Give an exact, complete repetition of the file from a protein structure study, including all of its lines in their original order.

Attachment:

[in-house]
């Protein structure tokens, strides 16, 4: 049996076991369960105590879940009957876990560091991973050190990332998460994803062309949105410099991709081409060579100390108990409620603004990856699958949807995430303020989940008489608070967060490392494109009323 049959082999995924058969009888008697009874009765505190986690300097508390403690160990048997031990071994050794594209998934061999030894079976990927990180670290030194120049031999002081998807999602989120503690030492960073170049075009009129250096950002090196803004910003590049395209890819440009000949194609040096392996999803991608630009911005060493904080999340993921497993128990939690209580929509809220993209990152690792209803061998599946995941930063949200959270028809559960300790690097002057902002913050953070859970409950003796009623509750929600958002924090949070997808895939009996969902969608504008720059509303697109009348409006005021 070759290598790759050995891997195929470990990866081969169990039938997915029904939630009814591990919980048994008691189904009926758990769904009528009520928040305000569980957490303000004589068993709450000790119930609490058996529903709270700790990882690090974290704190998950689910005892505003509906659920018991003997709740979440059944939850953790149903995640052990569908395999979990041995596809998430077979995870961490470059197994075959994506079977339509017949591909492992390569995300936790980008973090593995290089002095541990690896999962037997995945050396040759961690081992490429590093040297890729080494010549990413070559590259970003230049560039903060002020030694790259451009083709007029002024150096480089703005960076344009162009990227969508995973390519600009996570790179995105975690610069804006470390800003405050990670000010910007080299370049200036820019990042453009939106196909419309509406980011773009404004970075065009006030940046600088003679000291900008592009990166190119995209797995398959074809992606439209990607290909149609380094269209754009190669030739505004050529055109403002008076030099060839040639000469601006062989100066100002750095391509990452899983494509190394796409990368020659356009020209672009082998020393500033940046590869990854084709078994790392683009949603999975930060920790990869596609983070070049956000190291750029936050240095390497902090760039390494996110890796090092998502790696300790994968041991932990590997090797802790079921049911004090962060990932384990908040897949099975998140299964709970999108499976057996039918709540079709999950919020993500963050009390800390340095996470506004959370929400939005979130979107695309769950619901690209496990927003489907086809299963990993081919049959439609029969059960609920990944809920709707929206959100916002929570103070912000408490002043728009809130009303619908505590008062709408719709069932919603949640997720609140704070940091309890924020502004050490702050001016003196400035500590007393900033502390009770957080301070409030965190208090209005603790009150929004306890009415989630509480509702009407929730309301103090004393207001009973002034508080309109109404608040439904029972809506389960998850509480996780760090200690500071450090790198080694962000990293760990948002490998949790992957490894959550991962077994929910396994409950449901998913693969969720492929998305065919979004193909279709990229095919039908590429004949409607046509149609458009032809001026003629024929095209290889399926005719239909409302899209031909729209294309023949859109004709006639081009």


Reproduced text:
[in-house]
């Protein structure tokens, strides 16, 4: 049996076991369960105590879940009957876990560091991973050190990332998460994803062309949105410099991709081409060579100390108990409620603004990856699958949807995430303020989940008489608070967060490392494109009323 049959082999995924058969009888008697009874009765505190986690300097508390403690160990048997031990071994050794594209998934061999030894079976990927990180670290030194120049031999002081998807999602989120503690030492960073170049075009009129250096950002090196803004910003590049395209890819440009000949194609040096392996999803991608630009911005060493904080999340993921497993128990939690209580929509809220993209990152690792209803061998599946995941930063949200959270028809559960300790690097002057902002913050953070859970409950003796009623509750929600958002924090949070997808895939009996969902969608504008720059509303697109009348409006005021 070759290598790759050995891997195929470990990866081969169990039938997915029904939630009814591990919980048994008691189904009926758990769904009528009520928040305000569980957490303000004589068993709450000790119930609490058996529903709270700790990882690090974290704190998950689910005892505003509906659920018991003997709740979440059944939850953790149903995640052990569908395999979990041995596809998430077979995870961490470059197994075959994506079977339509017949591909492992390569995300936790980008973090593995290089002095541990690896999962037997995945050396040759961690081992490429590093040297890729080494010549990413070559590259970003230049560039903060002020030694790259451009083709007029002024150096480089703005960076344009162009990227969508995973390519600009996570790179995105975690610069804006470390800003405050990670000010910007080299370049200036820019990042453009939106196909419309509406980011773009404004970075065009006030940046600088003679000291900008592009990166190119995209797995398959074809992606439209990607290909149609380094269209754009190669030739505004050529055109403002008076030099060839040639000469601006062989100066100002750095391509990452899983494509190394796409990368020659356009020209672009082998020393500033940046590869990854084709078994790392683009949603999975930060920790990869596609983070070049956000190291750029936050240095390497902090760039390494996110890796090092998502790696300790994968041991932990590997090797802790079921049911004090962060990932384990908040897949099975998140299964709970999108499976057996039918709540079709999950919020993500963050009390800390340095996470506004959370929400939005979130979107695309769950619901690209496990927003489907086809299963990993081919049959439609029969059960609920990944809920709707929206959100916002929570103070912000408490002043728009809130009303619908505590008062709408719709069932919603949640997720609140704070940091309890924020502004050490702050001016003196400035500590007393900033502390009770957080301070409030965190208090209005603790009150929004306890009415989630509480509702009407929730309301103090004393207001009973002034508080309109109404608040439904029972809506389960998850509480996780760090200690500071450090790198080694962000990293760990948002490998949790992957490894959550991962077994929910396994409950449901998913693969969720492929998305065919979004193909279709990229095919039908590429004949409607046509149609458009032809001026003629024929095209290889399926005719239909409302899209031909729209294309023949859109004709006639081009």